On March 6, 2019 We Remembered the Anniversary of the Signing of the Missouri Compromise

On this day in 1820, President James Monroe signed the Missouri Compromise, a measure aimed at keeping the number of slave-holding and free states equal. The deal brought Missouri into the Union as a slave state while Maine entered as a free state. The legislation barred slavery in territories north of a line to be drawn at Missouri’s southern boundary, …

A Great Loss – Jack Marsh

The James Monroe Memorial Foundation mourns the loss of our Honorary Chairman, John “Jack” O. Marsh, Jr., who served longer than anyone in history as Secretary of the Army, and with great honor and distinction in numerous positions in the Executive and Legislative Branches in government. He was elected to Congress and served in the White House as Counselor to …

On August 25, 2018 We Gave a Talk on Monroe’s 1818 Activities

At the Norfolk Chapter, Daughters of the War of 1812, Mark Walsh, Board Member of the James Monroe Memorial Foundation, presented a talk on President James Monroe’s 1818 activities as our 5th President.  Mr. Walsh was dressed as a fur trader who lived among Native Americans might have dressed…that includes loin cloth (as opposed to apron), leggings, moccasins and long …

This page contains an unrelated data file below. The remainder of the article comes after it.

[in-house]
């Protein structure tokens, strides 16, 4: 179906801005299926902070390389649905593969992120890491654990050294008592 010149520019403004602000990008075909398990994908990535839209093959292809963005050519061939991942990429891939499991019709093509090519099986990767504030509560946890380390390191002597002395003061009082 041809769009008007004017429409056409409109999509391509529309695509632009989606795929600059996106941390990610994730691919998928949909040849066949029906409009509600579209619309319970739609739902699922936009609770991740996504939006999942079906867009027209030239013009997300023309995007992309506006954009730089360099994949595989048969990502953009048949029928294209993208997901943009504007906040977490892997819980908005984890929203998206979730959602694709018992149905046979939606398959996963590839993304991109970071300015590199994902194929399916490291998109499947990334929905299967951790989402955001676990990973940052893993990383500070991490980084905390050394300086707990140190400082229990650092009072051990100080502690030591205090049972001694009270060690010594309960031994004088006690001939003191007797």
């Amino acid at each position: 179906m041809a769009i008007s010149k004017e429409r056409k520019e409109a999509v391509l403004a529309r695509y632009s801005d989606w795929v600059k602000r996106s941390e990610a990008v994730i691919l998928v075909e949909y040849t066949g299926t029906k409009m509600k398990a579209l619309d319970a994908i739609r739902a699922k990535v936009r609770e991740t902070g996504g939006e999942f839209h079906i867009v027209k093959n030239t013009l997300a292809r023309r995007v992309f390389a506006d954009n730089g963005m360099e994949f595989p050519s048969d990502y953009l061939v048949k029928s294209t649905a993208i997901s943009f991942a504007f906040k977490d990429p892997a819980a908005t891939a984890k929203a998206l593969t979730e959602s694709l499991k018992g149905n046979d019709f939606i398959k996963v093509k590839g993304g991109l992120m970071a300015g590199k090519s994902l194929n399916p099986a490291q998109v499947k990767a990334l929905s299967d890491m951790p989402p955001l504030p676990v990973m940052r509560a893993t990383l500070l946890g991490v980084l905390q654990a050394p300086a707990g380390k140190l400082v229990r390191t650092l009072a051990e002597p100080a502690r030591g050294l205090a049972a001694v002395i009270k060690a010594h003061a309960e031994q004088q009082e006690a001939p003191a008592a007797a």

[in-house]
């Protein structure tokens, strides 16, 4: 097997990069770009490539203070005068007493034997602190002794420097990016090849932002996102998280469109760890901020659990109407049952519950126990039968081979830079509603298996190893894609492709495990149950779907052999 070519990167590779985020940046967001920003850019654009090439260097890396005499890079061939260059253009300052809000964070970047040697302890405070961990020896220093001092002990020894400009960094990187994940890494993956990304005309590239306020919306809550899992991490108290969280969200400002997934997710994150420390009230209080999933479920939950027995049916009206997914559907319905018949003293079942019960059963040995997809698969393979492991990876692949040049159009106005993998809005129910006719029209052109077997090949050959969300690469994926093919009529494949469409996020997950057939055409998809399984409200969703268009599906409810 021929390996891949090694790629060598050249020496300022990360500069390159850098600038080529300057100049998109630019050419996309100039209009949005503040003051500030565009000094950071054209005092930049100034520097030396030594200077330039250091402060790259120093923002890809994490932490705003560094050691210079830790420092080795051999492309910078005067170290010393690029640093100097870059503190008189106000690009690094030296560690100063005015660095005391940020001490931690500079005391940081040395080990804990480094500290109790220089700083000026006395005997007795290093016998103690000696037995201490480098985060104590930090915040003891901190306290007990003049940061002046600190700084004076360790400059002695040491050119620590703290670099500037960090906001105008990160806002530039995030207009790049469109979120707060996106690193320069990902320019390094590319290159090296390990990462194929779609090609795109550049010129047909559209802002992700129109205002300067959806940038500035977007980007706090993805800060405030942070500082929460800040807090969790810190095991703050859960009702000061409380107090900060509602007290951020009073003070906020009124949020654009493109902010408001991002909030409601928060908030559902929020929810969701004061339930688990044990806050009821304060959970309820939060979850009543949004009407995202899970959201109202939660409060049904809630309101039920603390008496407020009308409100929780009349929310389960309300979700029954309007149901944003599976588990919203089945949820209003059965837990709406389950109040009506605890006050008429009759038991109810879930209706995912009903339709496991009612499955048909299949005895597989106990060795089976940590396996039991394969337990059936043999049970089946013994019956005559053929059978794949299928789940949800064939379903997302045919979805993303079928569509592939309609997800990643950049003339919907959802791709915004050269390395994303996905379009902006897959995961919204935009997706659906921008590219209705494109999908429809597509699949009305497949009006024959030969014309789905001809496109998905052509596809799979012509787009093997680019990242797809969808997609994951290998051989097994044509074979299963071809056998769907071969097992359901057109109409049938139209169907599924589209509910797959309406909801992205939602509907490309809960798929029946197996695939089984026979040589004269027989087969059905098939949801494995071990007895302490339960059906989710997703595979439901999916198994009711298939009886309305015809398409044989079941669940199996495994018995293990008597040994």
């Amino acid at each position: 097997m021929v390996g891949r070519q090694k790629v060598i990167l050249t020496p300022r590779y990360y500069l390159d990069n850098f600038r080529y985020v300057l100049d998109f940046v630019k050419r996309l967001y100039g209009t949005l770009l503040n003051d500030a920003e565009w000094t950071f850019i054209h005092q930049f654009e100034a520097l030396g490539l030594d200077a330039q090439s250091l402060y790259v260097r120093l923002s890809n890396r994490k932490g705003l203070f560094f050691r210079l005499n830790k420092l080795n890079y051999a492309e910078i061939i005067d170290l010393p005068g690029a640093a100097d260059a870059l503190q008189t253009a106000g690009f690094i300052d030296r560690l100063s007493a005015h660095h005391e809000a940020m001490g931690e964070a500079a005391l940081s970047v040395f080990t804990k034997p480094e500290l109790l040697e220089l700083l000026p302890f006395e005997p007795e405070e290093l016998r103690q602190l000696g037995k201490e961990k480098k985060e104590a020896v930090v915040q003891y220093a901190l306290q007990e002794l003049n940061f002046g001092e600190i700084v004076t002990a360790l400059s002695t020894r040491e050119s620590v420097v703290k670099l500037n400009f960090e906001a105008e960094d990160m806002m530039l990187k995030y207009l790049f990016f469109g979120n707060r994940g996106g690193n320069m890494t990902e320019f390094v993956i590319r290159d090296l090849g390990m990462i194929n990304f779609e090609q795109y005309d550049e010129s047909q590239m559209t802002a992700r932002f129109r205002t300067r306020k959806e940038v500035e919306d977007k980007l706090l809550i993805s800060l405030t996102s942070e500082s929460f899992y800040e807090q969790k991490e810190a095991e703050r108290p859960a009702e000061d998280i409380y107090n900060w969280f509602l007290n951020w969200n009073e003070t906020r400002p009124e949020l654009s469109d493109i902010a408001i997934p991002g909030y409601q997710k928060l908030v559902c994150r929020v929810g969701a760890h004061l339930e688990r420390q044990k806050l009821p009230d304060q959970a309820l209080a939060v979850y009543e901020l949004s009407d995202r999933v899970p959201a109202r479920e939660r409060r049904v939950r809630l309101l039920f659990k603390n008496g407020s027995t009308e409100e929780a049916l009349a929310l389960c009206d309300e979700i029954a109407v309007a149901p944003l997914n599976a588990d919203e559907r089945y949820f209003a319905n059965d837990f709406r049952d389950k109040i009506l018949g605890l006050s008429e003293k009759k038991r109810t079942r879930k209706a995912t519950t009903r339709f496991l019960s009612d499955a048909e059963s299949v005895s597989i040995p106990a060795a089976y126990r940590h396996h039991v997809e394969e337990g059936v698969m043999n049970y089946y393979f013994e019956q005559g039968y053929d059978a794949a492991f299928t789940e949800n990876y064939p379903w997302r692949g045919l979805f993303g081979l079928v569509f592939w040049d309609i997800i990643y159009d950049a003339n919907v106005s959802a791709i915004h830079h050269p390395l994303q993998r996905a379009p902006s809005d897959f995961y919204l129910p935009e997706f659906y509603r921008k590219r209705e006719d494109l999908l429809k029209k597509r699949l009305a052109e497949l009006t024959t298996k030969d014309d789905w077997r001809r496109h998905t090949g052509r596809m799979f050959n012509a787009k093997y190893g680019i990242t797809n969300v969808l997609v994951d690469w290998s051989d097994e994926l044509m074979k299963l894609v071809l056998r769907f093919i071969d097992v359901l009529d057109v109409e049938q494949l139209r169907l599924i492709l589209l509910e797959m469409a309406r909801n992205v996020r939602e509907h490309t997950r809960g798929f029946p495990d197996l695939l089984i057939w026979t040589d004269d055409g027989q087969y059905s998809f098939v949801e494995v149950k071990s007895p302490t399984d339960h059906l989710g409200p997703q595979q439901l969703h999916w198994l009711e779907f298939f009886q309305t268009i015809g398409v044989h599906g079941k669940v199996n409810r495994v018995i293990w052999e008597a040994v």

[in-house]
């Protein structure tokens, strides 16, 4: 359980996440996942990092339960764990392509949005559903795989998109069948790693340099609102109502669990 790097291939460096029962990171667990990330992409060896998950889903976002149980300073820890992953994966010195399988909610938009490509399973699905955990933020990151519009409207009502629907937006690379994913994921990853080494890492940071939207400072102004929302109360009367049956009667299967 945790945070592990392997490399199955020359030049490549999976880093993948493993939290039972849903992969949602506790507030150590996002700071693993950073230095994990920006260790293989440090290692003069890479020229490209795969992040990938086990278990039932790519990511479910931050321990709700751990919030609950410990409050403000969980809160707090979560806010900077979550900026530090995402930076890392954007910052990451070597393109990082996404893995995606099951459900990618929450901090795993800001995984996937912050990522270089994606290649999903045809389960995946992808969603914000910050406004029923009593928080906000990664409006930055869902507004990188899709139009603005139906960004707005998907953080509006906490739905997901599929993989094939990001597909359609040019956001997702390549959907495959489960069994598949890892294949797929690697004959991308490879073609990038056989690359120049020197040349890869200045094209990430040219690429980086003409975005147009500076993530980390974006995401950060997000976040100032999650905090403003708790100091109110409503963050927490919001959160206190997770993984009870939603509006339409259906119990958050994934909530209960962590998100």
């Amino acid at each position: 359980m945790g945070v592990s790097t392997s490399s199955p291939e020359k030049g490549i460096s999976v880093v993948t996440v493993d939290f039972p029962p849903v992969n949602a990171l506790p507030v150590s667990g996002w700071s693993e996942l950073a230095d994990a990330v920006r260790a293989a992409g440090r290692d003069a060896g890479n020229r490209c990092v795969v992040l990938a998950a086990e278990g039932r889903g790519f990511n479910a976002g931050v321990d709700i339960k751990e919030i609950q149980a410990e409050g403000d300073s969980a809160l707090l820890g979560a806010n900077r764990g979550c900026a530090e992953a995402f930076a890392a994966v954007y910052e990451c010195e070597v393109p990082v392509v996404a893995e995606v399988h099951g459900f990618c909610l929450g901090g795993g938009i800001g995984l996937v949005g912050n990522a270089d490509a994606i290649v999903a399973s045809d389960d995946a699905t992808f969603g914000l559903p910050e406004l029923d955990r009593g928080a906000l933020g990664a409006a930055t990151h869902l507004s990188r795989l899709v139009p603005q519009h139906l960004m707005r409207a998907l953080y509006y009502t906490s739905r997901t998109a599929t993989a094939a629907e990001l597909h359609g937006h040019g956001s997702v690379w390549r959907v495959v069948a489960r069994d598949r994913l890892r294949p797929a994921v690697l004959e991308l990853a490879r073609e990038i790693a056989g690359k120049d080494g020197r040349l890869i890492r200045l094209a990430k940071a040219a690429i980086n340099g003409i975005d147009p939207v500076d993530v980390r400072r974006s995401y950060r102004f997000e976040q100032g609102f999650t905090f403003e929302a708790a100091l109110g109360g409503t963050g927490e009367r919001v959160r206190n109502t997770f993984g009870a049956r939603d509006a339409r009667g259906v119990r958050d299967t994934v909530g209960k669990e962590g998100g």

Read all of the messages and papers by President James Monroe

Here is a wonderful website referred to us by Mark Walsh.  The site contains the letters and papers of James Monroe from March 1, 1818 (President Elect) to February 28, 1825 (Creek Nation Treaty). The website is the American Presidency Project and it is affiliated with the University of California.

Over 200 years ago, a US president served 2 cabinet posts at the same time

• US President James Monroe was the only person to ever simultaneously fill two Cabinet positions. • He served as both Secretary of State and Secretary of War during the War of 1812. • His actions during the war helped the United States avoid losing the war. Business Insider Article, December 2012